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Publication numberUS3511003 A
Publication typeGrant
Publication dateMay 12, 1970
Filing dateSep 15, 1966
Priority dateSep 22, 1965
Also published asDE1684981A1, DE1684981B2, DE1684981C3
Publication numberUS 3511003 A, US 3511003A, US-A-3511003, US3511003 A, US3511003A
InventorsAlleaume Jean
Original AssigneeTechnigaz
Export CitationBiBTeX, EndNote, RefMan
External Links: USPTO, USPTO Assignment, Espacenet
Fixed fluid-tight tank or the like and method of constructing same
US 3511003 A
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Description  (OCR text may contain errors)

May 12, 1970 J. ALLEAUME 3,511,003

FIXED FLUIDTIGHT TANK OR THE LIKE AND METHOD OF CONSTRUCTING SAME Filed Sept. 15, 1966 s Sheets-Sheet 1 l/VI/ENTOE 7 41v A M EAUME May 12, 1970 J. ALLEAUME 3,511,003

FIXED FLUID-TIGHT TANK OR THE 'LIKE AND METHOD OF CONSTRUCTING SAME Filed Sept. 15, 1966 8 Sheets-Sheet z M/vE/vroe 'EAA/ Aug/m J. ALLEAUME May 12, 1970 FIXED FLUID-TIGHT TANK 0R"THE -"LIKE AND METEOD OF CONSTRUCTING SAME 8 Sheets-Sheet 5 Filed Sept. 15, 1966 IIIIIIIIIIIIIIIIIIIIIIII May 12, 1970 J. ALLEAUME 3,511,003 FIXED FLUID-TIGHT TANK OR "THE LIKE AND METHOD OF CONSTRUCTING SAME Filed Sept. 15. 1966 8 Sheets-Sheet 5 AWE/vine 54 A 4 z 64 a! May 12, 1970 J. ALLEAUME FIXED FLUID-TIGHT TANK OR" THE LIKE AND METHOD OF GONSTRUCTING SAME 8 Sheets-Sheet 6 Filed Sept. 15, 1966 //VVE/V7'0@ (TEA/V ALL FAN/WE J. ALLEAUME May 12, 1970 FIXED FLUID-TIGHT TANK OR THE LIKE AND METHOD OF CONSTRUCTING SAME 8 Sheets-Sheet '7 Filed Sept. 15, 1966 l/VVF/VT'O/e Sim/v Mae-4am;

Arm/e A/EYS May 12, 1970 J. ALLEAUME 3,511,003

: FIXED FLUID-TIGHT TANK ORTHE-LIKE AND METHOD OF 'CONSTRUCTING SAME Filed Sept. 15, 1966 8 Sheets-Sheet 8 INK/EN]? E 7514 4 EA (M5 Wyflm WA ATfdQ/VIFYS United States Patent 3,511,003 FIXED FLUID-TIGHT TANK OR THE LIKE AND METHOD OF CONSTRUCTING SAME Jean Alleaume, Saint-Cloud, France, assignor to Technigaz, Paris, France, a French body corporate Filed Sept. 15, 1966, Ser. No. 579,776 Claims priority, application France, Sept. 22, 1965, 32,309 Int. Cl. E04b 7/00 US. Cl. 52-198 23 Claims ABSTRACT OF THE DISCLOSURE A tank comprising: a cylindrical, vertical, self-supporting outer shell with a flat bottom resting on a basement; an impervious inner shell spaced from said outer tank and forming a flexible membrane provided with two perpendicularly intersecting sets of parallel corruga tions; and one layer of rigid heat insulation attached to said outer shell and filling the intermediate space left between said shells and supporting the pressure of said inner shell bearing thereagainst; said inner shell being connected to said outer shell at discrete points by means of spaced fastening brackets secured to said outer shell and extending through said insulation.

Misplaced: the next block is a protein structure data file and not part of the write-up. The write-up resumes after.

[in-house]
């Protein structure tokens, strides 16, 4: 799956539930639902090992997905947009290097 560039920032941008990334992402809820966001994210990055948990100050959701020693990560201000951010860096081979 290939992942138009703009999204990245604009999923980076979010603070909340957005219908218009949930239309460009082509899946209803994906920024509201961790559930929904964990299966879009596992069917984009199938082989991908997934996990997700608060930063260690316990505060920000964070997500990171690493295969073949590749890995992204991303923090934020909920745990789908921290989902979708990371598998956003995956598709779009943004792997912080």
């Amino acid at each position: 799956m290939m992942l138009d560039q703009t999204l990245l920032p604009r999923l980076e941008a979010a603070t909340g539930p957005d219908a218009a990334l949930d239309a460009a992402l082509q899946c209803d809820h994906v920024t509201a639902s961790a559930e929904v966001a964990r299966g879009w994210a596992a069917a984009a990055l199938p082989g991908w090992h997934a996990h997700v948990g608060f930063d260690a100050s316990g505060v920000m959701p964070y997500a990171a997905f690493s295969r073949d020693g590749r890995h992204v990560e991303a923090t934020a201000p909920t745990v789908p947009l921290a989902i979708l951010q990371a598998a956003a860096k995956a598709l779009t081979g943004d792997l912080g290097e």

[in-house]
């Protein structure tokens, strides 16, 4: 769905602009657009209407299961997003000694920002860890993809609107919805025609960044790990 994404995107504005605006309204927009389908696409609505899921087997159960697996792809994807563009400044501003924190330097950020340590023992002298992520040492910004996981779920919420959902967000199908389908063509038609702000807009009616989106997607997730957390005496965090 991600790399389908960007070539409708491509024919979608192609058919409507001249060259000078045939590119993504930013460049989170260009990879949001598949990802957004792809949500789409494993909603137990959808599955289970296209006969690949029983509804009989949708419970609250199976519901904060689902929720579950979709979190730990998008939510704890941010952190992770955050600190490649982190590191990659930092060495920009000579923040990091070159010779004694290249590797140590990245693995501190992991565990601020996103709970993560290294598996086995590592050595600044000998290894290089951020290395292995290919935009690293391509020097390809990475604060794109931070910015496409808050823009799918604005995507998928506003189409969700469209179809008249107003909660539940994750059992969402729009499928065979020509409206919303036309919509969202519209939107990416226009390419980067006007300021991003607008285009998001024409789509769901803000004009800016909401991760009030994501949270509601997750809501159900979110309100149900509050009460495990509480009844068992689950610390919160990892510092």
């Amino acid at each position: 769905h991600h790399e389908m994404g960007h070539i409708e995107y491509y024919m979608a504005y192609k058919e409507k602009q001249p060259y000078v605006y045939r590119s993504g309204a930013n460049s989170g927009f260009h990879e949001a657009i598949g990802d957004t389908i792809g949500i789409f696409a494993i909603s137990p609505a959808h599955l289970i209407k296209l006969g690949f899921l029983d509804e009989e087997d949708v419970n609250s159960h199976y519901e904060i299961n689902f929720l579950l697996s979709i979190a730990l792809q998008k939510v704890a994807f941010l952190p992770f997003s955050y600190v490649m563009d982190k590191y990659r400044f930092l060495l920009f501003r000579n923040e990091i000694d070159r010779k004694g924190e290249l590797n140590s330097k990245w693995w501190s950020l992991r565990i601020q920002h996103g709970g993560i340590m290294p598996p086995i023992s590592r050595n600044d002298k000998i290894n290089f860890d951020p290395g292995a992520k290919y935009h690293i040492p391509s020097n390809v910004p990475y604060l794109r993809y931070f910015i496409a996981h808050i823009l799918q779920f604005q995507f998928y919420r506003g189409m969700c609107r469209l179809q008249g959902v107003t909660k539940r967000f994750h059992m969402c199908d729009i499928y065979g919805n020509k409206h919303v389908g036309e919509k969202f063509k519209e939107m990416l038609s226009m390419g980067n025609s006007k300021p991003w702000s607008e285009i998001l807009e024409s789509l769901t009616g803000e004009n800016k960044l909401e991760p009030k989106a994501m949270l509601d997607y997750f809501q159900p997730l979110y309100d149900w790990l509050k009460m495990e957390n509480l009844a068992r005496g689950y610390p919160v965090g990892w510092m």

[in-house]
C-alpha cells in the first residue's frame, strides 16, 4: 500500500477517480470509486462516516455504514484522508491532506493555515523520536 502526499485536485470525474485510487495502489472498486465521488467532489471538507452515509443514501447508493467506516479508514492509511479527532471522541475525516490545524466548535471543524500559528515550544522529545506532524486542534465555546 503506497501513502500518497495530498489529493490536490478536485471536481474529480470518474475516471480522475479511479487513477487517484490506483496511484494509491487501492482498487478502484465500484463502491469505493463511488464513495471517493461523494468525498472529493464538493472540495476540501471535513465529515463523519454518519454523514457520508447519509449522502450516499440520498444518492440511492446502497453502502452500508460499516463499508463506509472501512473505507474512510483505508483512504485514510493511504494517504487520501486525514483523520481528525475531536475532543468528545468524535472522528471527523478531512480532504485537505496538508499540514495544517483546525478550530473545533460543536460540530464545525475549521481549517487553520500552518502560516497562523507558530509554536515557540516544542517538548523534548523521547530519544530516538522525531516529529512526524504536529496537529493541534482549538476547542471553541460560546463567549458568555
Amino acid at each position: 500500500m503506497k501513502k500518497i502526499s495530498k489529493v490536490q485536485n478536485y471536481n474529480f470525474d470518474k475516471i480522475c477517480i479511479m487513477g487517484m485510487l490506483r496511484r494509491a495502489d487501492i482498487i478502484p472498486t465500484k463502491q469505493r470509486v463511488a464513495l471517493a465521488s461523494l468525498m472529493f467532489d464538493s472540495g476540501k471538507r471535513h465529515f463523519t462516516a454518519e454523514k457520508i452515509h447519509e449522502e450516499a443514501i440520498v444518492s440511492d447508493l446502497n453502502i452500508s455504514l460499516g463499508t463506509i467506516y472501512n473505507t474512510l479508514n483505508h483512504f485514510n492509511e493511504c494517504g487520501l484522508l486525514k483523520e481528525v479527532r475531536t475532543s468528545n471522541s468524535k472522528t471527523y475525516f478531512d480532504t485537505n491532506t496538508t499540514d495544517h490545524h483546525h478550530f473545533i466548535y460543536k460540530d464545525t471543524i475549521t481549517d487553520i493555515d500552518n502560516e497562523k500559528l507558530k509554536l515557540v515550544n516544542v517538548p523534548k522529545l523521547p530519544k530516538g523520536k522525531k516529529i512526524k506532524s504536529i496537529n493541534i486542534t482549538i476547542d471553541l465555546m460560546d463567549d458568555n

The present invention has essentially for its objects a fixed land device constituting a substantially closed, fluid-tight enclosure such as nuclear reactor envelope or caisson, or such as a tank, reservoir, vat or similar container, for storing and preserving fluids in general and more particularly liquefied gases at very low tem perature, for example at a pressure approximating the atmospheric value, and also a method of constructing a device of this character and the various applications resulting from their practical use.

Storing fluids and more particularly gases or hydrocarbons liquefied at low temperature, for example natural gases such as methane, substantially at the atmospheric pressure and at a temperature of l60 C. in rising tanks, that is, tanks constructed at least partially above ground level, is attended by delicate technological problems due both to heat distortion phenomena (expansion and contraction) resulting from the considerable temperature differences to which the tanks are subjected and also from the necessity of utilizing special materials capable of retaining satisfactory mechanical strength properties at very low temperatures.

Tanks are already known which are constructed at east in part above ground level for storing liquefied gases, notably liquid methane, of the type comprising at least one double wall and including an external shell having a self-supporting structure of ordinary steel or reinforced concrete, for example prestressed concrete, of